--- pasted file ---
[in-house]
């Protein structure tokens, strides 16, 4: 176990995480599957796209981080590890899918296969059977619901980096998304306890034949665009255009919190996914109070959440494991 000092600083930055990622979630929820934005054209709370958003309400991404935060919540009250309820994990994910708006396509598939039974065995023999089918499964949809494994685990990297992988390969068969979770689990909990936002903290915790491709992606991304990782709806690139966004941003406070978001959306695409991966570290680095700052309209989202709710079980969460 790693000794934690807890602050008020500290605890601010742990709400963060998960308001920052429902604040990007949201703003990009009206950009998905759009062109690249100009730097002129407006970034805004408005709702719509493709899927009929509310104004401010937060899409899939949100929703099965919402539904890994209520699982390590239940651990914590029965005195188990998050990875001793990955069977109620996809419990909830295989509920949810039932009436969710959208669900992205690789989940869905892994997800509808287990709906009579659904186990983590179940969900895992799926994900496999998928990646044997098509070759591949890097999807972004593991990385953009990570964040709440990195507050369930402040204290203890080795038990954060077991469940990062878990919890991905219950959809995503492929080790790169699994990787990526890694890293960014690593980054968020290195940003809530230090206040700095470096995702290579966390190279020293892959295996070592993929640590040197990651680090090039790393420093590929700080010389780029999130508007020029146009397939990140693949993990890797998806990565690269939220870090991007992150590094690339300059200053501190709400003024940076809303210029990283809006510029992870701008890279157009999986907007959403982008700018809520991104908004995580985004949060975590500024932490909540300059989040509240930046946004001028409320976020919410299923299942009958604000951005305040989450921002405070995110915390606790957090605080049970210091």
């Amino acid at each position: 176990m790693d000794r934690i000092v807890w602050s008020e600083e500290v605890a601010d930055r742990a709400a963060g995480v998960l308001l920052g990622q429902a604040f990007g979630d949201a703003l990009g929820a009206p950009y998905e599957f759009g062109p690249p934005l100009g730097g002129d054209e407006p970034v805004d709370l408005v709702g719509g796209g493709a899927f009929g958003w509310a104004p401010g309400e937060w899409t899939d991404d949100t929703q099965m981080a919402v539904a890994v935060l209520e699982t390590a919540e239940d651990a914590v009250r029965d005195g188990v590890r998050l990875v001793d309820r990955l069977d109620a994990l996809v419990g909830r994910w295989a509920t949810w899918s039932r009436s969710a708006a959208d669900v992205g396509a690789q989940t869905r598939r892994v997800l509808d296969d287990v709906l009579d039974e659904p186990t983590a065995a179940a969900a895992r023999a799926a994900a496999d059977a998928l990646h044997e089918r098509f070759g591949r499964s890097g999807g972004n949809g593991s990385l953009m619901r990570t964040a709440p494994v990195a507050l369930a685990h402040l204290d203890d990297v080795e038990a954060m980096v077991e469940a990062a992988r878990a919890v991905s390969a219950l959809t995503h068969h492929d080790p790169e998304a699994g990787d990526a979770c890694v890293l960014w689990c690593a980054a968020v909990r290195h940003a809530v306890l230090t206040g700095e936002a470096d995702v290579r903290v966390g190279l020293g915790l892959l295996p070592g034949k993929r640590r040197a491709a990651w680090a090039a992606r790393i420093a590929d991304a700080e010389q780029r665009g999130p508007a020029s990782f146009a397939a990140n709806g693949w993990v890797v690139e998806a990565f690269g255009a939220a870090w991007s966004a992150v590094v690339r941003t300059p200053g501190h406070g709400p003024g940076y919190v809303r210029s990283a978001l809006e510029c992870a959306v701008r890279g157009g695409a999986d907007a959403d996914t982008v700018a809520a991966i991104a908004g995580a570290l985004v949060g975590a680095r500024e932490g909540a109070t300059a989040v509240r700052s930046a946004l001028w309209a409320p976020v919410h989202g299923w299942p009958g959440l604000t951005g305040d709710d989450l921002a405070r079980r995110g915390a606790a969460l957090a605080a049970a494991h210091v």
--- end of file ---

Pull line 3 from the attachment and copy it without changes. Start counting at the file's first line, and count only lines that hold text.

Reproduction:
């Amino acid at each position: 176990m790693d000794r934690i000092v807890w602050s008020e600083e500290v605890a601010d930055r742990a709400a963060g995480v998960l308001l920052g990622q429902a604040f990007g979630d949201a703003l990009g929820a009206p950009y998905e599957f759009g062109p690249p934005l100009g730097g002129d054209e407006p970034v805004d709370l408005v709702g719509g796209g493709a899927f009929g958003w509310a104004p401010g309400e937060w899409t899939d991404d949100t929703q099965m981080a919402v539904a890994v935060l209520e699982t390590a919540e239940d651990a914590v009250r029965d005195g188990v590890r998050l990875v001793d309820r990955l069977d109620a994990l996809v419990g909830r994910w295989a509920t949810w899918s039932r009436s969710a708006a959208d669900v992205g396509a690789q989940t869905r598939r892994v997800l509808d296969d287990v709906l009579d039974e659904p186990t983590a065995a179940a969900a895992r023999a799926a994900a496999d059977a998928l990646h044997e089918r098509f070759g591949r499964s890097g999807g972004n949809g593991s990385l953009m619901r990570t964040a709440p494994v990195a507050l369930a685990h402040l204290d203890d990297v080795e038990a954060m980096v077991e469940a990062a992988r878990a919890v991905s390969a219950l959809t995503h068969h492929d080790p790169e998304a699994g990787d990526a979770c890694v890293l960014w689990c690593a980054a968020v909990r290195h940003a809530v306890l230090t206040g700095e936002a470096d995702v290579r903290v966390g190279l020293g915790l892959l295996p070592g034949k993929r640590r040197a491709a990651w680090a090039a992606r790393i420093a590929d991304a700080e010389q780029r665009g999130p508007a020029s990782f146009a397939a990140n709806g693949w993990v890797v690139e998806a990565f690269g255009a939220a870090w991007s966004a992150v590094v690339r941003t300059p200053g501190h406070g709400p003024g940076y919190v809303r210029s990283a978001l809006e510029c992870a959306v701008r890279g157009g695409a999986d907007a959403d996914t982008v700018a809520a991966i991104a908004g995580a570290l985004v949060g975590a680095r500024e932490g909540a109070t300059a989040v509240r700052s930046a946004l001028w309209a409320p976020v919410h989202g299923w299942p009958g959440l604000t951005g305040d709710d989450l921002a405070r079980r995110g915390a606790a969460l957090a605080a049970a494991h210091v």